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Dextrose gel treatment does not impair subsequent feeding
  1. Philip J Weston1,
  2. Deborah L Harris1,
  3. Jane E Harding2
  1. 1Department of Paediatrics, Waikato Hospital, Hamilton, New Zealand
  2. 2Liggins Institute, University of Auckland, Auckland, New Zealand
  1. Correspondence to Dr Philip J Weston, Department of Paediatrics, Waikato Hospital, Pembroke St, Hamilton 3200, New Zealand; Phil.Weston{at}waikatodhb.health.nz

Abstract

Background Dextrose gel is increasingly used as first-line treatment for neonatal hypoglycaemia. Treatment with 400 mg/kg previously has been reported to impair subsequent feeding. We sought to determine if the recommended dose of 200 mg/kg altered feeding.

Methods Hypoglycaemic babies were randomised to 200 mg/kg dextrose gel or placebo and fed. Prefeed alertness, quality and duration of breast feeding, and the volume of formula taken were assessed on the next feeding.

Results Prefeed alertness scores were similar in babies (n=211) treated with dextrose or placebo gel (124 episodes, OR=1.30 (95% CI 0.62 to 2.77), p=0.49). Breastfed babies were more likely to have good feeding scores after dextrose gel (160 episodes, OR=3.54 (95% CI 1.30 to 9.67), p=0.01) but similar breastfeeding duration (57 episodes, median (range) 20 (3–90) vs 25 (2–80) min, p=0.62). Formula volumes taken were also similar (24 episodes, median (range) 4.6 (2.2–11.3) vs 6.4 (2.0–8.9) mL/kg, p=0.30).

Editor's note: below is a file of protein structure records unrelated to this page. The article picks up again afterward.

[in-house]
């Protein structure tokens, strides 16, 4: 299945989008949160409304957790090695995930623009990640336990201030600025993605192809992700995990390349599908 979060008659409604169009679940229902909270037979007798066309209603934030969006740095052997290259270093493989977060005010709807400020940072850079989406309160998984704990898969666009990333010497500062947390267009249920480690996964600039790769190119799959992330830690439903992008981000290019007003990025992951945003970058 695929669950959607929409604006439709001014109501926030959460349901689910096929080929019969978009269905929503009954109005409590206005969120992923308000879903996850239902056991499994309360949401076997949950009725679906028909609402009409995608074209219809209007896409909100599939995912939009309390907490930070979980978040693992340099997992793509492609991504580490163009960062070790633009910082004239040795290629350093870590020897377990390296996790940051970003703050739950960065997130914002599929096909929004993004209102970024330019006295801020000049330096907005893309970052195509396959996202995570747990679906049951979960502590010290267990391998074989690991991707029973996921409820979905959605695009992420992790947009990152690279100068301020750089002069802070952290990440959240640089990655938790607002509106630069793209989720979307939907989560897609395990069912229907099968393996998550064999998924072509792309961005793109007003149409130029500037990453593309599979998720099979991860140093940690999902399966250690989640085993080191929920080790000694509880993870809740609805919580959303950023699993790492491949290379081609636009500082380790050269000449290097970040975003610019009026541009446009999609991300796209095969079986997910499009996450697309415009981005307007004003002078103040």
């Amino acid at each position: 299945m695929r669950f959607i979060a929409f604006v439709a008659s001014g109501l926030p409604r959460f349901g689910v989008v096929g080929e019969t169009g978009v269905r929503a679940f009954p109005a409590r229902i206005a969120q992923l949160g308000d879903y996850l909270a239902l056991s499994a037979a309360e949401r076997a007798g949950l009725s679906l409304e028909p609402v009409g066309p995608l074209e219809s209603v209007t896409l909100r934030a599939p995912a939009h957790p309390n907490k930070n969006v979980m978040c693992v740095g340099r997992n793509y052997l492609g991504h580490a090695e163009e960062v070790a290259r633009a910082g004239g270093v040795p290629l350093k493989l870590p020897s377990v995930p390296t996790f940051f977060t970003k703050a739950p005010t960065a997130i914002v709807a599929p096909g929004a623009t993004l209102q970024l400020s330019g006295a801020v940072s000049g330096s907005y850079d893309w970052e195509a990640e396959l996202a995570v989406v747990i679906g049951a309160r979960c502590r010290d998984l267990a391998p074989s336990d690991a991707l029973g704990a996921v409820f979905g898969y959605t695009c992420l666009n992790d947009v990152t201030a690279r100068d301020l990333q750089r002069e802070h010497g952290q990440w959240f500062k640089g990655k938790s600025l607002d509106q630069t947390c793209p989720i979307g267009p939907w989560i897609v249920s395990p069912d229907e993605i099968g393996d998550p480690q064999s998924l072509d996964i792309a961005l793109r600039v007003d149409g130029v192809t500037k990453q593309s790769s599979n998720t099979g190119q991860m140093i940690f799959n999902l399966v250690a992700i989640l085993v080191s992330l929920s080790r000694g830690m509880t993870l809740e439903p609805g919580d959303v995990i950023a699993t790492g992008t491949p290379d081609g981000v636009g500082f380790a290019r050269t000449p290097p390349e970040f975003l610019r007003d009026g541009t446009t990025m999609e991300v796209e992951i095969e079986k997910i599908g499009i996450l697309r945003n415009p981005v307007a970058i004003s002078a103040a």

Conclusions Treating hypoglycaemic babies with dextrose gel 200 mg/kg does not depress subsequent feeding and may improve breastfeeding quality.

Trial registration number ACTRN 12608000623392.

  • Infant Feeding
  • Metabolic
  • Neonatology

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Footnotes

  • Contributors PJW wrote the first draft of the manuscript and contributed to the subsequent revisions. He also contributed to the study design, data collection, data analysis and interpretation.

    DLH contributed to the literature search, study design, data collection, analysis, interpretation and writing the manuscript.

    JEH contributed to the study design, data analysis, interpretation and writing the manuscript, in addition to having overall responsibility for the Sugar Babies Study.

  • Funding The Sugar Babies Study was funded by the Waikato Medical Research Foundation, the Auckland Medical Research Foundation, the Maurice and Phyllis Paykel Trust, the Health Research Council of New Zealand, and the Rebecca Roberts Scholarship.

  • Competing interests None declared.

  • Ethics approval Northern Y Ethics Committee, Ministry of Health, New Zealand.

  • Provenance and peer review Not commissioned; externally peer reviewed.

  • Data sharing statement Additional data may be available to researchers on application to the chair of the Steering Group, Professor Jane Harding.

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